Online and Hybrid Learning

ARTICLE | | BY Janani Harish

Janani Harish

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“This has caught all of us by surprise,” said David Stavens, co-founder of the educational organization Udacity, when he saw the overwhelming response to one of the first Massive Open Online Courses in 2011. Since then, MOOCs have continued to surprise, excite, empower, disrupt and unsettle the education paradigm. Inspired by The Khan Academy, Stanford University Professor Sebastian Thrun decided to make his course on Artificial Intelligence available online, expecting a few thousand people to show interest. 160,000 students signed up. They came from 190 countries, their ages ranging from 10 to 70! This triggered a revolution in global online higher education. Thrun founded Udacity, and this was followed by the founding of a number of other MOOC providers, and 2012 came to be called by The New York Times as the Year of the MOOC. NY Times columnist Thomas Friedman declared of the MOOC that “nothing has more potential to lift more people out of poverty.”

Distance education is centuries old. The Boston Gazette carried an advertisement for short hand course through lessons mailed weekly by post in 1728. The University of London offered its first distance learning degree in 1858. The 20th century saw the founding of Open Universities worldwide, the largest being the Indira Gandhi National Open University in India, with 4 million students. Radio and television began to be used to complement learning. Then computers and the internet helped disseminate information widely. In 2001, MIT launched the OpenCourseWare project and made digital notes, homework assignments and lecture videos available online. The improvements in information & communications technology and the decrease in cost of internet access came at a time when education was ripe for transformation, and the advent of the MOOC was the fall of the Berlin Wall in education!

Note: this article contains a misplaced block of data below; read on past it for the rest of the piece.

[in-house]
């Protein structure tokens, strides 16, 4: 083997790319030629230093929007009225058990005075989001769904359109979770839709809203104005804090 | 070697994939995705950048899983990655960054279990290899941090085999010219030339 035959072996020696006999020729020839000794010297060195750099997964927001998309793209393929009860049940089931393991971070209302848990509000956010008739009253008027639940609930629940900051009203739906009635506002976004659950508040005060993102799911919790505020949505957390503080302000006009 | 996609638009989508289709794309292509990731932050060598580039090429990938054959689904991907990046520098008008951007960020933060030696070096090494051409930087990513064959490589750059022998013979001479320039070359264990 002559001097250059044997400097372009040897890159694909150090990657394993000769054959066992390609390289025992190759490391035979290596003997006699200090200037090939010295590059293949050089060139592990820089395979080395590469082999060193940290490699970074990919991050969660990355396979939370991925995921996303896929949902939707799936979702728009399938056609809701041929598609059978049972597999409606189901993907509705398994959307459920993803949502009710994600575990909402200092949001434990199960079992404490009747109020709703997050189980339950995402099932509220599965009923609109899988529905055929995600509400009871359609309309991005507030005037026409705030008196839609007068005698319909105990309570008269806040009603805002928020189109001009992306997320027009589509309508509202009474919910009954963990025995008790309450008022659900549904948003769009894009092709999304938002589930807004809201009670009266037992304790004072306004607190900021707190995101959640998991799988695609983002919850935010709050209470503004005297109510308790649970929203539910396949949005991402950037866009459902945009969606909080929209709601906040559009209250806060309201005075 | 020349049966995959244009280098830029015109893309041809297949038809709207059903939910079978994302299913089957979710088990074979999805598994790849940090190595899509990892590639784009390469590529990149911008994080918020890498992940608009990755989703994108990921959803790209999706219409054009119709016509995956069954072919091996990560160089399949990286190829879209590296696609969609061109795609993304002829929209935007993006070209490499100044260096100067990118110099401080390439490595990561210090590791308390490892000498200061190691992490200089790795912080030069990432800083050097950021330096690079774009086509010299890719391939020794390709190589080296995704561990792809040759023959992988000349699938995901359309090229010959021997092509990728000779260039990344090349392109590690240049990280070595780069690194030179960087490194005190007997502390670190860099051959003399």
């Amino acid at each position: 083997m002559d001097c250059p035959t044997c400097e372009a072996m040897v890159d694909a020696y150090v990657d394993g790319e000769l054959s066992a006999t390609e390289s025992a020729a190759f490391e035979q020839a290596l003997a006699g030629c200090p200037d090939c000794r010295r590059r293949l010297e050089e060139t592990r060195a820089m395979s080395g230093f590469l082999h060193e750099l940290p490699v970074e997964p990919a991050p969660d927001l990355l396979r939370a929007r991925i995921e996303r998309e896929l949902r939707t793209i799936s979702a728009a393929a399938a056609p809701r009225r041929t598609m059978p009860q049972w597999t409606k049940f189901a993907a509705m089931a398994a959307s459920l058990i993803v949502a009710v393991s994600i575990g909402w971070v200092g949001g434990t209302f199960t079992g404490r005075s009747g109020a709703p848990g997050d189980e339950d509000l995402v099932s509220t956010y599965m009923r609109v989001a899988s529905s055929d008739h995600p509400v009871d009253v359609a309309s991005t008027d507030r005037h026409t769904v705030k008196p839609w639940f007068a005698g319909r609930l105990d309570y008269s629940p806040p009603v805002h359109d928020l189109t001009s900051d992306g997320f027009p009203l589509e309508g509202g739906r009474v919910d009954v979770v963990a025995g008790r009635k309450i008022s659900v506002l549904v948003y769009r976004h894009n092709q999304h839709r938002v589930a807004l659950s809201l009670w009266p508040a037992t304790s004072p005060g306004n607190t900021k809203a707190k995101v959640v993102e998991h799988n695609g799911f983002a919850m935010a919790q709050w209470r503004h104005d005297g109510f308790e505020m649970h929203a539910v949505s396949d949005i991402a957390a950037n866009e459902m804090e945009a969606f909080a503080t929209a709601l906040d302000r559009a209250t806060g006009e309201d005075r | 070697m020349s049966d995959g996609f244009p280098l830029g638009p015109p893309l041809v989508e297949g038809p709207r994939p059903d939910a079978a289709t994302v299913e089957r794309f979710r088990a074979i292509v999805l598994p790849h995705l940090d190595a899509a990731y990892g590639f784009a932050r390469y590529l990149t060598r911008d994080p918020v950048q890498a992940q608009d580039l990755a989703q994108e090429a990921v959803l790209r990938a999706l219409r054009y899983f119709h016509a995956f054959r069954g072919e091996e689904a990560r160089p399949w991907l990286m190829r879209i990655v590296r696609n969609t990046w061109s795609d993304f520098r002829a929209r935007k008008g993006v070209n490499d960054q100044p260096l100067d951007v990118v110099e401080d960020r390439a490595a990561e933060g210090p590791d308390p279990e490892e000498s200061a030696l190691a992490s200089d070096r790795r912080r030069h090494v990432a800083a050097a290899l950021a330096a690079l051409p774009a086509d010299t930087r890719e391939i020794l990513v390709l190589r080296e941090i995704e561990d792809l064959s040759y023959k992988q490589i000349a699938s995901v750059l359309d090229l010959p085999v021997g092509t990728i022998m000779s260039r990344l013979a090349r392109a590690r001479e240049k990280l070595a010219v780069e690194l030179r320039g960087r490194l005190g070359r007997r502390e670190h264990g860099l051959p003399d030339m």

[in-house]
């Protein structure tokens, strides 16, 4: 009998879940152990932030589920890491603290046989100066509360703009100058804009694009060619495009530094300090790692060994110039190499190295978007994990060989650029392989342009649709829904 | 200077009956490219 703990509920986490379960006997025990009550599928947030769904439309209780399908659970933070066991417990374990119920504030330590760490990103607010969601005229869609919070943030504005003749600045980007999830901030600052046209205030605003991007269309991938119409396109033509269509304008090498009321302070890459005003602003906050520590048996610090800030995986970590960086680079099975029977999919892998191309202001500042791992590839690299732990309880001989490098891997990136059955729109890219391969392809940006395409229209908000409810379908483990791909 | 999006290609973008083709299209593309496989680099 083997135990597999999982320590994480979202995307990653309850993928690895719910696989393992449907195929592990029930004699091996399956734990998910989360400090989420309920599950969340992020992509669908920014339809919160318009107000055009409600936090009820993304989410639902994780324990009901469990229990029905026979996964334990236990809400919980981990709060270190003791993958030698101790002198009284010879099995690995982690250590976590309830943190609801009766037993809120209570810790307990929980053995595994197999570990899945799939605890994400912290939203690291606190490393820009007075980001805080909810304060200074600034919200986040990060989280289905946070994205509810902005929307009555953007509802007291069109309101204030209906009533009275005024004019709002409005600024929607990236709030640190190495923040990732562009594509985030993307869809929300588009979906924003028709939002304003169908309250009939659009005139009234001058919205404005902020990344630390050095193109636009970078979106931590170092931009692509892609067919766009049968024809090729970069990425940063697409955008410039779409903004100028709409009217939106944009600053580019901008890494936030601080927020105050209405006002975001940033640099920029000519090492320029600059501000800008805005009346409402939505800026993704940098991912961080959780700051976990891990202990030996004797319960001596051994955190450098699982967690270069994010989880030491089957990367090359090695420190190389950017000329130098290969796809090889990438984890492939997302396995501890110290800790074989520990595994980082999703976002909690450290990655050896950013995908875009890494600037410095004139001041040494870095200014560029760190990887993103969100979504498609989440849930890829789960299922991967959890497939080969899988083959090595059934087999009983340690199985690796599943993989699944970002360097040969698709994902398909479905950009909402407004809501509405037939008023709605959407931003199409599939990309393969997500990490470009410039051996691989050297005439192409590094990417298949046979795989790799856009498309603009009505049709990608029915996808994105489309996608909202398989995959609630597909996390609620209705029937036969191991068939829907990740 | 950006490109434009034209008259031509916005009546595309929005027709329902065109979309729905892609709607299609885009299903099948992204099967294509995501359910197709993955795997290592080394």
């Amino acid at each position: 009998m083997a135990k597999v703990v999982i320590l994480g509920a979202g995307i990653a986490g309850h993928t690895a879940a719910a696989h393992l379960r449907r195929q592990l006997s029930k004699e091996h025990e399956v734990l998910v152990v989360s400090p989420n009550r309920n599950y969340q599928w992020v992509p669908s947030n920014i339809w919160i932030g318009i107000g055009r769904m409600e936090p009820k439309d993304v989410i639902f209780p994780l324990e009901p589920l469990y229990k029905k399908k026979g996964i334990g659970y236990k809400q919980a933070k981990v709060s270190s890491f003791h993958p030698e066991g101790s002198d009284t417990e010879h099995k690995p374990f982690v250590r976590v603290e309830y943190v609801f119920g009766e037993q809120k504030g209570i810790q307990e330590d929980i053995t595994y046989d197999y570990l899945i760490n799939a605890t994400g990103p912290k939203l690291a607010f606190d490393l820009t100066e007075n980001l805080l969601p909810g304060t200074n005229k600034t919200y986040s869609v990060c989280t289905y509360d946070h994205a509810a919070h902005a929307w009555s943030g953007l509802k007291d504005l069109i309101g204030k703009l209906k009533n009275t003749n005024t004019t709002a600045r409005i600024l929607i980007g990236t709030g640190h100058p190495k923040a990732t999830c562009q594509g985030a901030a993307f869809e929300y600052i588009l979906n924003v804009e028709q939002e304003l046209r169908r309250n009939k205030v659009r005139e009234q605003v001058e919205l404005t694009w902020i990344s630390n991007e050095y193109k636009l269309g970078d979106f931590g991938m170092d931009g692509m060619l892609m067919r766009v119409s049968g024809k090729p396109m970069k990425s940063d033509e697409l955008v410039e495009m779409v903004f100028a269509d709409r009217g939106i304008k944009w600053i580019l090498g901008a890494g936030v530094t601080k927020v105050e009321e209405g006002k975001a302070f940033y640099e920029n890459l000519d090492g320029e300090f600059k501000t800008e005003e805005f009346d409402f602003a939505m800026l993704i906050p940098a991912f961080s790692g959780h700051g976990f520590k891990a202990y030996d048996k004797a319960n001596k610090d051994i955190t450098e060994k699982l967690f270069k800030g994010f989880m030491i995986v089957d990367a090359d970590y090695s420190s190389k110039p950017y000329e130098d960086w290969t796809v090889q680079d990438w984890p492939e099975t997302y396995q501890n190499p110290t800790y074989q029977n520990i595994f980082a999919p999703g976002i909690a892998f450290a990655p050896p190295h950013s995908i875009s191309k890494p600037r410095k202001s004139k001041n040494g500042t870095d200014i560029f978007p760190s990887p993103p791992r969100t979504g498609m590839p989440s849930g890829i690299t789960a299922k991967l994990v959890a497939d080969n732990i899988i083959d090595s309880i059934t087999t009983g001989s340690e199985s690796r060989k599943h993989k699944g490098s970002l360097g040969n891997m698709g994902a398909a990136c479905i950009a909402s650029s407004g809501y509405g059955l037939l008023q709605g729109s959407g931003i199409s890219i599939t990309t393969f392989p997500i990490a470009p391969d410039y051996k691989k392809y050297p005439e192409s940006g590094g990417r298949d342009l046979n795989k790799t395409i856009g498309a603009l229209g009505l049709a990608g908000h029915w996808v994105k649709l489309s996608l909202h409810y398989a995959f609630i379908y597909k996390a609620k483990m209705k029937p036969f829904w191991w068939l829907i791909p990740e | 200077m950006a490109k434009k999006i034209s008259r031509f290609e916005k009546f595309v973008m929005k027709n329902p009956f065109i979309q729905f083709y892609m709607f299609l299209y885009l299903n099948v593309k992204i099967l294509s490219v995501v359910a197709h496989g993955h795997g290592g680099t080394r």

As of 2017, the top three MOOC platforms had between them 38 million users and offered over 3000 courses in multiple languages, free, certified, on-demand, and with college credits. Some of the MOOC students are full-time university students, graduates and professionals. Others enrol in MOOCs because they are interested in the subject, wish to acquire a new skill, or pursue a passion. For many, the MOOC is their only access to quality education and hope for a better future.

MOOCs started as recordings of classroom lectures. Gradually other features were added—images, charts, animation, videos, interviews, interactive tests, assignments. Typically, each lecture is around 10 minutes, and the entire course spread over a week to a few months. Some lecture recordings include a live audience; some courses have multiple teachers or guest lectures by subject experts. Notes are provided, study material and books recommended. Online discussion forums, social media platforms and physical meetups provide human interaction. Some courses require the completion of a small scale project. All those who complete the course and meet its requirements with regard to assignments and tests are issued certificates of completion. Most courses are open and free. However, for a fee that varies from course to course, students can submit proof of their identity, have their course-taking authenticated, and receive a verified certificate. The identity verification process can also include students taking proctored examinations in supervised testing centers or attending live video interviews. Some verified certificates carry college credits that can be transferred to a university. Some MOOCs also offer university-recognized online degrees. There are also paid online courses that come with a job guarantee.

“The complex interrelated challenges that we face require a comprehensive knowledge of the whole.”